Next, in step S104, the preprocessing for obtaining the binding structure of the state of (1, 0, 1) is performed based on the binding structure in the state of (1, 1, 1) that has been obtained in step S102.

Next, in step S105, the preprocessing for obtaining the binding structure of the state of (1, 0, 0) is performed based on the binding structure in the state of (1, 0, 1) that has been obtained in step S104.

In an example of the preprocessing procedure illustrated in FIG. 10, step S104 and S105 are performed after step S103 is performed, but the technology disclosed in the present disclosure is not limited to this, and for example, step S103 may be performed after step S104 and step S105 are performed.

FIG. 11 illustrates an example of a procedure in a case where a plurality of pieces of preprocessing are executed in parallel by using a computer capable of performing parallel processing.

Step S201 to step S205 in FIG. 11 correspond to step S101 to step S105 in FIG. 10, respectively.

In the example illustrated in FIG. 11, step S203 and steps S204 and S205 are simultaneously performed in parallel. In this way, in the example illustrated in FIG. 11, it is possible to shorten the calculation time required for the preprocessing.

(Binding Free Energy Calculation Method)

The binding free energy calculation method disclosed in the present disclosure is a binding free energy calculation method for calculating the binding free energy between the first substance and the second substance by using a computer. In the binding free energy calculation method disclosed in the present disclosure, calculation for calculating the binding free energy is performed after the preprocessing is performed in the preprocessing method of the binding free energy calculation disclosed in the present disclosure. By doing so, the binding free energy calculation method disclosed in the present disclosure may improve the calculation accuracy of the binding free energy even when the binding state between the substances easily changes, in one aspect.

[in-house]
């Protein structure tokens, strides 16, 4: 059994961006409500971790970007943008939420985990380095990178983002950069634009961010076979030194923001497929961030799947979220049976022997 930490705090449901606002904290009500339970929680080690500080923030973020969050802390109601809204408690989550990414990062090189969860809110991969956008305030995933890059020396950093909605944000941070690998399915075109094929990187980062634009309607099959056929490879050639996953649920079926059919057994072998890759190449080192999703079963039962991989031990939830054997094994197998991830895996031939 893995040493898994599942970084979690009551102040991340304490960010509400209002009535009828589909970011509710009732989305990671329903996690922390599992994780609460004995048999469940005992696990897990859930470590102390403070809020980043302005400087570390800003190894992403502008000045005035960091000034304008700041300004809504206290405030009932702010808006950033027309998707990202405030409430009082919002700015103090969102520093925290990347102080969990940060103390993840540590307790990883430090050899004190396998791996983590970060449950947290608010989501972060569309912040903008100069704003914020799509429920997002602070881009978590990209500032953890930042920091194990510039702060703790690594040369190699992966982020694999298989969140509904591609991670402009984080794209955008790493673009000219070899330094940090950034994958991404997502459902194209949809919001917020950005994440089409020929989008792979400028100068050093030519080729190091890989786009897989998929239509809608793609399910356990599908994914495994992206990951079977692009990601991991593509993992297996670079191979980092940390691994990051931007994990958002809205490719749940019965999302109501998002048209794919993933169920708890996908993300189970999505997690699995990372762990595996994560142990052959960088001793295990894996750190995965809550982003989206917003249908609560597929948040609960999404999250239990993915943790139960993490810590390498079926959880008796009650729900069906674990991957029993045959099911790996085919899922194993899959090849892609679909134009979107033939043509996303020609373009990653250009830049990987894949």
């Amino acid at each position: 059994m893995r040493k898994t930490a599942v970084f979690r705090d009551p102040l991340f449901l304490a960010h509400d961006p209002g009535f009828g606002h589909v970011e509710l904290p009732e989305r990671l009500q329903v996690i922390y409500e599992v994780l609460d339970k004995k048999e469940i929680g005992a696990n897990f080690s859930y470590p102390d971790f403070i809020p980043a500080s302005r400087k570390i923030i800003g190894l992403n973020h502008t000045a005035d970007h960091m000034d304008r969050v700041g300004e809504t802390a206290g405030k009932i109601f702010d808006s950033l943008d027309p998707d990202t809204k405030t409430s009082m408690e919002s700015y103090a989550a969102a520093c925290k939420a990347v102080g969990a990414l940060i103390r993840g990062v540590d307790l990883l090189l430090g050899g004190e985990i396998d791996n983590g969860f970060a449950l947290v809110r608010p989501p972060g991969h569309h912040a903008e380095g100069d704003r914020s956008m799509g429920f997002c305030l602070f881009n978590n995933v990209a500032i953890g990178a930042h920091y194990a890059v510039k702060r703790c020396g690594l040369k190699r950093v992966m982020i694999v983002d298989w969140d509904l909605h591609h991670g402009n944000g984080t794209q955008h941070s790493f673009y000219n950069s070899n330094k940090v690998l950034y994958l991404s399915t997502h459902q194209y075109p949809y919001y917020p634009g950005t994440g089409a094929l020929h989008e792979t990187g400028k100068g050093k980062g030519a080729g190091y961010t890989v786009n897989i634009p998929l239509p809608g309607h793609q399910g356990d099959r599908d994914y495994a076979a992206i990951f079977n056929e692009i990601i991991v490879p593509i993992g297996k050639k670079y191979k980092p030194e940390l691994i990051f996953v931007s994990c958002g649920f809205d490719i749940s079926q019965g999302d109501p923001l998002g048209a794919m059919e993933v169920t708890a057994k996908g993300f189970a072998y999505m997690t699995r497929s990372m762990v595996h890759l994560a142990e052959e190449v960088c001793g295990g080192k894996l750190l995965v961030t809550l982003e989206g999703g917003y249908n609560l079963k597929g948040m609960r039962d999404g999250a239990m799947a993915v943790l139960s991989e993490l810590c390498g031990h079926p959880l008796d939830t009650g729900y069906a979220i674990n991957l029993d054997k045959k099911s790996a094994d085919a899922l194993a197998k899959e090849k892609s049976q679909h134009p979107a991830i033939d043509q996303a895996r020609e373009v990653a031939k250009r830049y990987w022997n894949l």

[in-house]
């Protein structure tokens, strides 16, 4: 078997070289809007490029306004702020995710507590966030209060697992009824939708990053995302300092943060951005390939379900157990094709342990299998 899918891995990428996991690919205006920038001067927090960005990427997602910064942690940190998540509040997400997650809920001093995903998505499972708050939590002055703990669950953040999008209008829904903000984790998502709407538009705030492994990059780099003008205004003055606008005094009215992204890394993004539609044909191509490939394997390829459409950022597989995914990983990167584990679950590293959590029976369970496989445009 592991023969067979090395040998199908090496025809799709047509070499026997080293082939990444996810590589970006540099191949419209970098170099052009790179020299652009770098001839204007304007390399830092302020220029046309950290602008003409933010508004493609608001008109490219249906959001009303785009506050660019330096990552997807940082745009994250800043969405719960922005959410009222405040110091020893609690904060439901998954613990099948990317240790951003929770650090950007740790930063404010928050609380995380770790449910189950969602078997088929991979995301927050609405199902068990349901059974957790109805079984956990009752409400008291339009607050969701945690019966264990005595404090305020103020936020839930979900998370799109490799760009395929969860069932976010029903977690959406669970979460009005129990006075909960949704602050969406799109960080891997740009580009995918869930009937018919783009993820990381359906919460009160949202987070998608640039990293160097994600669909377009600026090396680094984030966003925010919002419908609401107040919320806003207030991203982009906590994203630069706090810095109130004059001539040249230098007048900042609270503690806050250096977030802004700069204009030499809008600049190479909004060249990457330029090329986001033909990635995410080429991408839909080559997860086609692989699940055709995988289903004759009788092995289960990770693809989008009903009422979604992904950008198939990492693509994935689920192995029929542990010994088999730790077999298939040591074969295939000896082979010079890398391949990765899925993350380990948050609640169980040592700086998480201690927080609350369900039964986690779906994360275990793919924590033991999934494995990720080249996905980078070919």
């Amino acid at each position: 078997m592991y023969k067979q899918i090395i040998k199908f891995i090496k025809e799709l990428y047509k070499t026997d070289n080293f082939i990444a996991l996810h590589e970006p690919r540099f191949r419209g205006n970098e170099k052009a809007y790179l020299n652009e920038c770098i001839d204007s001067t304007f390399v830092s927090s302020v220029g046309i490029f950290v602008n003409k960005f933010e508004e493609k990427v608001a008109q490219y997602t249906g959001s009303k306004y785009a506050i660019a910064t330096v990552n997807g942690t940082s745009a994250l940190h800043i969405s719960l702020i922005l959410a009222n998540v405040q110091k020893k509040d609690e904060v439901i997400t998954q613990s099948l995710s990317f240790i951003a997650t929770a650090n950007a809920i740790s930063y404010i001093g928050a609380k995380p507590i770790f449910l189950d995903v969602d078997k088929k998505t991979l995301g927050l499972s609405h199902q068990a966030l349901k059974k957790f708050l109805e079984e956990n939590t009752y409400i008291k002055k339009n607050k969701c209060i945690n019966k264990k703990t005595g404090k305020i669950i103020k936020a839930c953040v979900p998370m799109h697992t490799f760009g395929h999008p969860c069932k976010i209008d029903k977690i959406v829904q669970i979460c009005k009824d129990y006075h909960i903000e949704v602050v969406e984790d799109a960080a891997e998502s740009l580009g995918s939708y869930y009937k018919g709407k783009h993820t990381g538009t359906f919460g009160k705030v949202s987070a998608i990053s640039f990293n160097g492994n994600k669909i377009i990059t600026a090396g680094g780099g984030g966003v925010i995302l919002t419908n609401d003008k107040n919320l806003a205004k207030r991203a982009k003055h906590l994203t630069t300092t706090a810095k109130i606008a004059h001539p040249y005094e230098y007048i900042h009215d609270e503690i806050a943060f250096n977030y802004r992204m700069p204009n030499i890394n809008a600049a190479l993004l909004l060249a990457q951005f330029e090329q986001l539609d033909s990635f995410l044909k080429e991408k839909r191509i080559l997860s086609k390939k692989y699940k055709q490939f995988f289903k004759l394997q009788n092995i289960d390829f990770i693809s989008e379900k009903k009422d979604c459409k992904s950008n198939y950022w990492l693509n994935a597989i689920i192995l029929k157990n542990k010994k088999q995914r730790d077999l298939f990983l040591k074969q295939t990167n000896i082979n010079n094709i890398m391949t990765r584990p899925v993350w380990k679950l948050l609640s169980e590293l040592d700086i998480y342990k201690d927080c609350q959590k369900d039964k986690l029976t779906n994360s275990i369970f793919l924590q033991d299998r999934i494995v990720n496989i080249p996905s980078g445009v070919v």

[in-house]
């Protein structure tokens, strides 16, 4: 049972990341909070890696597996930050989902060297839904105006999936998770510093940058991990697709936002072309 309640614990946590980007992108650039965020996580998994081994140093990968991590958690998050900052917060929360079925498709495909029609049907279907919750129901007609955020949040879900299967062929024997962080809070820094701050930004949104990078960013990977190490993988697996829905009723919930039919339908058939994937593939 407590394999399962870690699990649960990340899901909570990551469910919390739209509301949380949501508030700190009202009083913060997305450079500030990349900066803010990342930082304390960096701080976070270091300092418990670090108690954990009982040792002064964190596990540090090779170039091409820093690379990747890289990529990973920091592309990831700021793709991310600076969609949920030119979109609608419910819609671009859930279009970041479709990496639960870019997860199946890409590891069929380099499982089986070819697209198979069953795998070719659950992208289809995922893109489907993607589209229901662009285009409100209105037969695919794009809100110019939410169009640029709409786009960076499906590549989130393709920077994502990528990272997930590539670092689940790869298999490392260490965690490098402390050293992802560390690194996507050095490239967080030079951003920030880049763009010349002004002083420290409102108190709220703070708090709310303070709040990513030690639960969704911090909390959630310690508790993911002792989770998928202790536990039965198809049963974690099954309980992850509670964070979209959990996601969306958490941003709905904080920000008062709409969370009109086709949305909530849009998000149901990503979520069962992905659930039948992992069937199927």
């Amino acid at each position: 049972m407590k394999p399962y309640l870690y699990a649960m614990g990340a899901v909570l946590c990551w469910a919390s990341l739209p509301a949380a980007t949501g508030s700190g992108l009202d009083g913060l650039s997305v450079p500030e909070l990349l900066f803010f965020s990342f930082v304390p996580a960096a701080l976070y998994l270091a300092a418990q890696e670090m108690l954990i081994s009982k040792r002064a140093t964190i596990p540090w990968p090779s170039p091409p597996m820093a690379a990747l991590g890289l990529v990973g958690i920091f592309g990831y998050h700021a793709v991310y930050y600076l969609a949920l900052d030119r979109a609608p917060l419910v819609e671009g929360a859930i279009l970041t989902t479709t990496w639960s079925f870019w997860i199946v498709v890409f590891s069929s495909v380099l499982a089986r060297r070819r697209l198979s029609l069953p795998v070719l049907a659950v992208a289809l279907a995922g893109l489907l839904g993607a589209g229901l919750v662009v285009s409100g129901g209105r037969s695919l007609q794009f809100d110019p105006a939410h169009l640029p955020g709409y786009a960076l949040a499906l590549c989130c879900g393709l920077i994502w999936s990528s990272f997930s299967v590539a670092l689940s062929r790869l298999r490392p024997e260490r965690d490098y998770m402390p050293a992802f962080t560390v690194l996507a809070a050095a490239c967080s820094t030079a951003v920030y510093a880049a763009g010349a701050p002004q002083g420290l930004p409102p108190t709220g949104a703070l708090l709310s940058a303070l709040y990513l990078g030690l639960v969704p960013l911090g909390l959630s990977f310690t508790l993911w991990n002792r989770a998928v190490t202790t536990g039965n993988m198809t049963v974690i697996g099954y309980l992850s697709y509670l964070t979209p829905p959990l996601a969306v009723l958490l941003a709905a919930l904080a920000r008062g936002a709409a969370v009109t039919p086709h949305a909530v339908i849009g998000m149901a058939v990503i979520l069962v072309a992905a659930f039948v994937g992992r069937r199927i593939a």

The calculation for calculating the binding free energy is not particularly limited and may be appropriately selected depending on the purpose, but it is preferable to perform the calculation according to the alchemical pathway calculation method described above.

(Preprocessing Program for Binding Free Energy Calculation)

A preprocessing program for the binding free energy calculation is a program that causes a computer to execute the preprocessing for the binding free energy calculation disclosed in the present disclosure. The preprocessing program for the binding free energy calculation disclosed in the present disclosure may be prepared using any of various known program languages depending on a type, a version, and the like of a computer system and an operating system to be used.

The preprocessing program for the binding free energy calculation disclosed in the present disclosure may be recorded on a recording medium such as a built-in hard disk, or an external hard disk, or may be recorded on a recording medium such as a compact disc read-only memory (CD-ROM), a digital versatile disk read-only memory (DVD-ROM), a magneto-optical (MO) disk, or a Universal Serial Bus (USB) memory (USB flash drive).